Brünnow accepted, surprising his peers. But the great German naturalist Alexander von Humboldt assured any skeptical Americans that his friend Brünnow was serious: “He is attached heart and soul … to the intellectual progress of your noble country.”
Coming to America
Brünnow’s photographs reveal a handsome, affable young man with “exceedingly lustrous dark eyes” and a high forehead, his gaze direct and confident. At 33, he was a rising star in scientific circles; he had been the first to compile tables of asteroids and he had been present at the discovery of Neptune. So Tappan’s recruitment of Brünnow was hailed as an extraordinary coup for such a young school on the American frontier.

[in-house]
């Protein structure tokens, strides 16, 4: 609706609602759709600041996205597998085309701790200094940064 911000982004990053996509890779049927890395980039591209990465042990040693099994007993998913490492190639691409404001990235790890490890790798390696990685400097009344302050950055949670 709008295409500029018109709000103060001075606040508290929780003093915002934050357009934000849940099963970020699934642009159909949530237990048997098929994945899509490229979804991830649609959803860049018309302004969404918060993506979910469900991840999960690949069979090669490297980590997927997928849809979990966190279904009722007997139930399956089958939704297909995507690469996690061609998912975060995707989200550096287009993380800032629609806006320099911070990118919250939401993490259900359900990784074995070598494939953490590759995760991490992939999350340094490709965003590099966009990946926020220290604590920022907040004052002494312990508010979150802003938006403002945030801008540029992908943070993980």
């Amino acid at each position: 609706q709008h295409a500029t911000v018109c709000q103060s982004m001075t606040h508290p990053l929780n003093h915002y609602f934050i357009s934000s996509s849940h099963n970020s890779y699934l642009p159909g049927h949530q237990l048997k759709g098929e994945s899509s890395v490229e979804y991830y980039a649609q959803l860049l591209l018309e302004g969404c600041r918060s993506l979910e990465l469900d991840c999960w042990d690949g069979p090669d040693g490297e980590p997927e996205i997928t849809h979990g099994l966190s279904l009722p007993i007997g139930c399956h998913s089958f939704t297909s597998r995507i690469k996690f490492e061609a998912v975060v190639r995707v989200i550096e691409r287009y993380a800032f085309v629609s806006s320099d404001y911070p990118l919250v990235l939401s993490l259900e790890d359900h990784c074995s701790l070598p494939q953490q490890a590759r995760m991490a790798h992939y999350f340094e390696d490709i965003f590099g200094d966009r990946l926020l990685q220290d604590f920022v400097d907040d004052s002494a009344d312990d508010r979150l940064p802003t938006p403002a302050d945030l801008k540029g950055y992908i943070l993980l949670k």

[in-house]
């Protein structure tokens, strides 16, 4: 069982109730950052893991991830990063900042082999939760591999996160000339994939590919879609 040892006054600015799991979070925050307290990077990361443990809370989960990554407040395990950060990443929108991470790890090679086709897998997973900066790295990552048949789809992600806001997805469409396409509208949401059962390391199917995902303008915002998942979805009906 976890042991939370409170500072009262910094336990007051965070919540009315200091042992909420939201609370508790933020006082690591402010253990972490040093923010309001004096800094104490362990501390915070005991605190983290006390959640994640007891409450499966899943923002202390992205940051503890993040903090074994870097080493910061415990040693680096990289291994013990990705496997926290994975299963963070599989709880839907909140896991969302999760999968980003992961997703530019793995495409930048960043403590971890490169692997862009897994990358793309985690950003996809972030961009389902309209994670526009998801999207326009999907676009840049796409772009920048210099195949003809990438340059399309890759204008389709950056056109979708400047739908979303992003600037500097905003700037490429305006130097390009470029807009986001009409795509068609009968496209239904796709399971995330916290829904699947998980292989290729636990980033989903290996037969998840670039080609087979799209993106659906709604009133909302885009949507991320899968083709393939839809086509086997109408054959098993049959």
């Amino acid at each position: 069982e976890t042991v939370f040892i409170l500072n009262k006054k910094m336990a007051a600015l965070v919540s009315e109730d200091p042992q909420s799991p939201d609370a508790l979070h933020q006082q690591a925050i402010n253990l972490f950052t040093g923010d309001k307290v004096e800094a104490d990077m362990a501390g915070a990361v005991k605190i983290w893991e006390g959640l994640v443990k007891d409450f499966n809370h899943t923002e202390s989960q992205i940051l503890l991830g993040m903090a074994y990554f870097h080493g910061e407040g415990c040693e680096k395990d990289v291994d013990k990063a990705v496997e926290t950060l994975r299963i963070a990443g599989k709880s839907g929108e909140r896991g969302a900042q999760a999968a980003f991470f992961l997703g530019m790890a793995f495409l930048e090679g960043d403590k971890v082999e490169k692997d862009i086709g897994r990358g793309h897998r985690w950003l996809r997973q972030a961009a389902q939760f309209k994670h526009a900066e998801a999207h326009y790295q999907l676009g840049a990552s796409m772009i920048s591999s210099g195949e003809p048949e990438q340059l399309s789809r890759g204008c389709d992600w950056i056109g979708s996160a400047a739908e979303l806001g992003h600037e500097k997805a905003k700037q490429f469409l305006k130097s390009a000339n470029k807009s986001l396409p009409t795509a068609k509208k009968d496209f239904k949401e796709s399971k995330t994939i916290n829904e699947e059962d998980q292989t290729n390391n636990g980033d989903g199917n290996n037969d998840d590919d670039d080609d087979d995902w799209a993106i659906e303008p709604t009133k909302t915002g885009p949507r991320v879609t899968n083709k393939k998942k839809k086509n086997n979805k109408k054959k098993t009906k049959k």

Tappan saw no controversy in hiring a foreigner. “The republic of letters overleaps national boundaries,” he wrote later, and “the observatory we were founding was one of the highest rank in the perfection of its instruments, and required a master-hand to manage it. To place over it a man like Brünnow would make its success certain, would give reputation to our young University, and would be the surest means of raising up native astronomers.”
Scientifically, it was a master stroke. Politically, however, it was a problem.
A cantankerous critic
In Ann Arbor, faculty and students welcomed Brünnow’s hiring as a badge of prestige. But in Detroit, the powerful owner and editor of the Detroit Free Press, Wilbur F. Storey, said the appointment of a Prussian confirmed his direst warnings.